• Additives (H): up to 0.5% surfactant, plasticizer, defoamer, preserving agent
    • De-gassed water (D): remaining share.

The printing inks are produced by mixing together the required amounts for use of the components A-C, as well as E, F and the components G and H in a suitable device (e.g. a beaker with stirring mechanism) and stirring this mixture for 10 minutes. Following this, the mixture is diluted to the required application concentration by adding de-gassed water and by stirring it intensively for 15 minutes. Prior to the use, the printing inks produced in this way are filtered with the following multi-stage filtering method:

No. Filter pore size Typical filtration period for 100 ml ink
1 40 μm 30 s
2 20 μm 2 min
3 11 μm 2 min
4  6 μm 3 min
5 2.5 μm  8 min
6  8 μm 30 s
7  5 μm 30 s
8  3 μm 30 s
9 0.8 μm  2 min

The filtered inks are ready for printing and can be used either in the bubble jet printer or the piezo inkjet printer. The above-described inks can be used for directly imprinting textiles with an inkjet printer and the ink can be fixated online, using a downstream connected UV fixation unit, without intermediate drying and at an operating temperature of >70° C. The UV fixation unit is preferably embodied as UV scanner, with periodic scanning by the UV radiation source or the UV rays emitted by this source.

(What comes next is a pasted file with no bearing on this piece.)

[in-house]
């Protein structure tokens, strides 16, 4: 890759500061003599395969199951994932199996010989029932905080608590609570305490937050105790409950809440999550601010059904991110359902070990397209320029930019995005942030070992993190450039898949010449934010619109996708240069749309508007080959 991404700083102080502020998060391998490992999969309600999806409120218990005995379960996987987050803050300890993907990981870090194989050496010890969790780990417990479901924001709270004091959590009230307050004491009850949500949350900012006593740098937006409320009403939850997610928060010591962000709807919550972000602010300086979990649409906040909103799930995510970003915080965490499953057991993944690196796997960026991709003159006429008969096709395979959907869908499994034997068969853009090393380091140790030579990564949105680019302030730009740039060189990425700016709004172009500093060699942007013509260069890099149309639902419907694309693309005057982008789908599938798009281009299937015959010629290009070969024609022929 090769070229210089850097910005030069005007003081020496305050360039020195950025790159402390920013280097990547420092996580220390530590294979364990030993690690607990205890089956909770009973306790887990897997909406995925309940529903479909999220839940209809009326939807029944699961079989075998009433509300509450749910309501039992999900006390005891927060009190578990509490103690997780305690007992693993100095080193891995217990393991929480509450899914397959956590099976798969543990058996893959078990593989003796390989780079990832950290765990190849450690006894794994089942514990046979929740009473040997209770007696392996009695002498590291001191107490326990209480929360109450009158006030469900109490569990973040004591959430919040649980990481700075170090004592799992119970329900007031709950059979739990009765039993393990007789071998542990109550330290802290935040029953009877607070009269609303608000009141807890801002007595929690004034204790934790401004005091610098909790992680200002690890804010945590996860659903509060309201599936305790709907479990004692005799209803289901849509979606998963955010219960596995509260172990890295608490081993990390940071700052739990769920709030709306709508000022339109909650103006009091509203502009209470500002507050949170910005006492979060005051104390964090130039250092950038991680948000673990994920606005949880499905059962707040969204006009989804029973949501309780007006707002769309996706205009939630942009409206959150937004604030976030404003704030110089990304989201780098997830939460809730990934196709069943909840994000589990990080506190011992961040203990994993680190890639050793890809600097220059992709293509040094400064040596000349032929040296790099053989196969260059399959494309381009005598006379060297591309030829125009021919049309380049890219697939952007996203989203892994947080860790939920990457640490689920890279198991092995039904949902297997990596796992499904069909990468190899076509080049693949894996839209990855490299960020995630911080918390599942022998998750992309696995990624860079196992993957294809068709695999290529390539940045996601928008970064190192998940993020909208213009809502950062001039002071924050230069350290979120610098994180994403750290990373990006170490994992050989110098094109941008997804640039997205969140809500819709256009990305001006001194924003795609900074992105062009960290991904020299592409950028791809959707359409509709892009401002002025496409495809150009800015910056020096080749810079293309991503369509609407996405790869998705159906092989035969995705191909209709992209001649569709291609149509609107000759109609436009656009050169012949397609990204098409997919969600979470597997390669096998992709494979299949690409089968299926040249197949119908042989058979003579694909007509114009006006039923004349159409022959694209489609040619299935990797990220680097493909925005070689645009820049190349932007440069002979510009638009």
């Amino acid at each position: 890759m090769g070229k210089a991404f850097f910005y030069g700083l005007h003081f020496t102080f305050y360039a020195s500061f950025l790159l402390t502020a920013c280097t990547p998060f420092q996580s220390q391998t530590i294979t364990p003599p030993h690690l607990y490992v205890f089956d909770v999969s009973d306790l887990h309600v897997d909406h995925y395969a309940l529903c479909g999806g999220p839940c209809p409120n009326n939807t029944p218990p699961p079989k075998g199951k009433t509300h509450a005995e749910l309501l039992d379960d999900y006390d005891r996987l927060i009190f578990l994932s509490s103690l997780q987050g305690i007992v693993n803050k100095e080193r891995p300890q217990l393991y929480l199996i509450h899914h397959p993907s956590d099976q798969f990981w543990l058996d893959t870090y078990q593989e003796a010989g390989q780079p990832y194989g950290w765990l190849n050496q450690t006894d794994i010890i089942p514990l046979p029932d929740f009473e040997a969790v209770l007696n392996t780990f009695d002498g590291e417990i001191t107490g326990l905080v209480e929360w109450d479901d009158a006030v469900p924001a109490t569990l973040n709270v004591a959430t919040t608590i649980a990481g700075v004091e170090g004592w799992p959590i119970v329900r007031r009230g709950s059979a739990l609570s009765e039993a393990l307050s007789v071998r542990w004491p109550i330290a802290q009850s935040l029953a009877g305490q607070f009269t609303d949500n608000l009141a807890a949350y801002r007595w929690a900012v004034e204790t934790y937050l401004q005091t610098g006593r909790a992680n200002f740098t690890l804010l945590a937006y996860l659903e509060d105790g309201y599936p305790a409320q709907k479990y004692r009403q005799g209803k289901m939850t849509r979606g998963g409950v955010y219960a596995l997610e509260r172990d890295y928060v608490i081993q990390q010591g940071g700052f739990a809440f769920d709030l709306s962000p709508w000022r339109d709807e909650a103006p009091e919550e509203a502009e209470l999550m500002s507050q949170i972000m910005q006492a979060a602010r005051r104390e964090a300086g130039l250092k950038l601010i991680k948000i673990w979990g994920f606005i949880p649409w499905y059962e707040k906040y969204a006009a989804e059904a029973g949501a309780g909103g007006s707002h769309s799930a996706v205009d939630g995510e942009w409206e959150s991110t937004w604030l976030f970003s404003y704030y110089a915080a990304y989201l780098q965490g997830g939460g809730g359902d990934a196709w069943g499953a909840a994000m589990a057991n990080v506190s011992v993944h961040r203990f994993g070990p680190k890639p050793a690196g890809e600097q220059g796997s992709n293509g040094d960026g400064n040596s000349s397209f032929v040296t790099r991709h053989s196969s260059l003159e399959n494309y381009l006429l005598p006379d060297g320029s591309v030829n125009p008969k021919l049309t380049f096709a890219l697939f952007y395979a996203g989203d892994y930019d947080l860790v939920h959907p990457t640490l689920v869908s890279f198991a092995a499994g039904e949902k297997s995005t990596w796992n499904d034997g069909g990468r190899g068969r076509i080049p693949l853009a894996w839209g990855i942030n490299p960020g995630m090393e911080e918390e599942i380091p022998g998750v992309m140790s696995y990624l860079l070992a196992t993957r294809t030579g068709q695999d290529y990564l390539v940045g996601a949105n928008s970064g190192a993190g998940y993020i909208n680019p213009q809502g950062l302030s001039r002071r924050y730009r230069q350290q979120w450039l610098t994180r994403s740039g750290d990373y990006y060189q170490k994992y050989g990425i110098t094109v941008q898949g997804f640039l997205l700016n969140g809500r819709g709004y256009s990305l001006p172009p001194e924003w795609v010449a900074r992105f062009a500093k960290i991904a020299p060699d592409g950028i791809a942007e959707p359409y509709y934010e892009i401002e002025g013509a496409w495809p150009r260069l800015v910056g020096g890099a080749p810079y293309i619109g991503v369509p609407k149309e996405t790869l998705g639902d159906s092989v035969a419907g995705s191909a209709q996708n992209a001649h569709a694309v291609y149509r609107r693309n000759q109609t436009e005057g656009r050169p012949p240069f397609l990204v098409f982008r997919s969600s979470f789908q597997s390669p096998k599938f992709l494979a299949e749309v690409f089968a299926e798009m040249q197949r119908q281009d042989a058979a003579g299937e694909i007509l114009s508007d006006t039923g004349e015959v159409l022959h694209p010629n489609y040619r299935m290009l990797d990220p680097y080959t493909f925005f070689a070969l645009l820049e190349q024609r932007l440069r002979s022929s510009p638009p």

Printing samples were prepared with a Mimaki JV2-130 inkjet printer, which operates based on the drop-on-demand (DOD) method with piezo technology. The printing was realized with a print resolution of 720 dpi and 8 pass and a printing speed of 5 qm/h, resulting in an average ink application of approximately 18.7 ml/m2 for the completely imprinted surface, wherein the nozzle diameter is 20 μm. Additional printing samples were prepared with an EN-CAD TX1500 (bubble jet printer), at a printing speed of 6 qm/min and a print resolution of 360 dpi at 4 pass. The ink application is approximately 15 ml/m2 and the nozzle diameter is 45 μm. The printing involved a pattern consisting of differently fine lines and color surfaces, as well as a full-surface printing (90 cm width), which makes it possible to assess the quality of the contour, as well as the color depth and the print penetration.